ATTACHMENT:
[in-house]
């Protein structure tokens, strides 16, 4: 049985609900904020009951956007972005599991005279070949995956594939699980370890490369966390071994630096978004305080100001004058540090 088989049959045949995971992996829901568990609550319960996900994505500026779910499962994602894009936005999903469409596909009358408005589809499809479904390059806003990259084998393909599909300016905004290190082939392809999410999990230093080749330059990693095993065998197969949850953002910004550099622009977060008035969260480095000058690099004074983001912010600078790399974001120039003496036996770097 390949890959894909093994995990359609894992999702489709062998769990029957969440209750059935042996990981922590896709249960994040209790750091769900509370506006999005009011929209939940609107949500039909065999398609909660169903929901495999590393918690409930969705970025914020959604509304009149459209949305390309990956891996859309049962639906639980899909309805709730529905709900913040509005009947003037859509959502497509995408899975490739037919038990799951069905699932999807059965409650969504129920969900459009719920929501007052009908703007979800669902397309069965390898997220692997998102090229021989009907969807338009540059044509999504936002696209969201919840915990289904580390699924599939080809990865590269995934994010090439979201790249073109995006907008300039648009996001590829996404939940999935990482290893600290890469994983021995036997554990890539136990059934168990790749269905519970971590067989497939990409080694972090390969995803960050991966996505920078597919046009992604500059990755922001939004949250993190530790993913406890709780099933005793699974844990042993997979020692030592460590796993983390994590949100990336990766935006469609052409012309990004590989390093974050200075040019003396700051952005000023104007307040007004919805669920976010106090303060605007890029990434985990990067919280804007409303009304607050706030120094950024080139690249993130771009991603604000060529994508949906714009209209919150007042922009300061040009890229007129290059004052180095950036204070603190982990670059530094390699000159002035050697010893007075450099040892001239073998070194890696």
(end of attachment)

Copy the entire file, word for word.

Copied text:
[in-house]
């Protein structure tokens, strides 16, 4: 049985609900904020009951956007972005599991005279070949995956594939699980370890490369966390071994630096978004305080100001004058540090 088989049959045949995971992996829901568990609550319960996900994505500026779910499962994602894009936005999903469409596909009358408005589809499809479904390059806003990259084998393909599909300016905004290190082939392809999410999990230093080749330059990693095993065998197969949850953002910004550099622009977060008035969260480095000058690099004074983001912010600078790399974001120039003496036996770097 390949890959894909093994995990359609894992999702489709062998769990029957969440209750059935042996990981922590896709249960994040209790750091769900509370506006999005009011929209939940609107949500039909065999398609909660169903929901495999590393918690409930969705970025914020959604509304009149459209949305390309990956891996859309049962639906639980899909309805709730529905709900913040509005009947003037859509959502497509995408899975490739037919038990799951069905699932999807059965409650969504129920969900459009719920929501007052009908703007979800669902397309069965390898997220692997998102090229021989009907969807338009540059044509999504936002696209969201919840915990289904580390699924599939080809990865590269995934994010090439979201790249073109995006907008300039648009996001590829996404939940999935990482290893600290890469994983021995036997554990890539136990059934168990790749269905519970971590067989497939990409080694972090390969995803960050991966996505920078597919046009992604500059990755922001939004949250993190530790993913406890709780099933005793699974844990042993997979020692030592460590796993983390994590949100990336990766935006469609052409012309990004590989390093974050200075040019003396700051952005000023104007307040007004919805669920976010106090303060605007890029990434985990990067919280804007409303009304607050706030120094950024080139690249993130771009991603604000060529994508949906714009209209919150007042922009300061040009890229007129290059004052180095950036204070603190982990670059530094390699000159002035050697010893007075450099040892001239073998070194890696």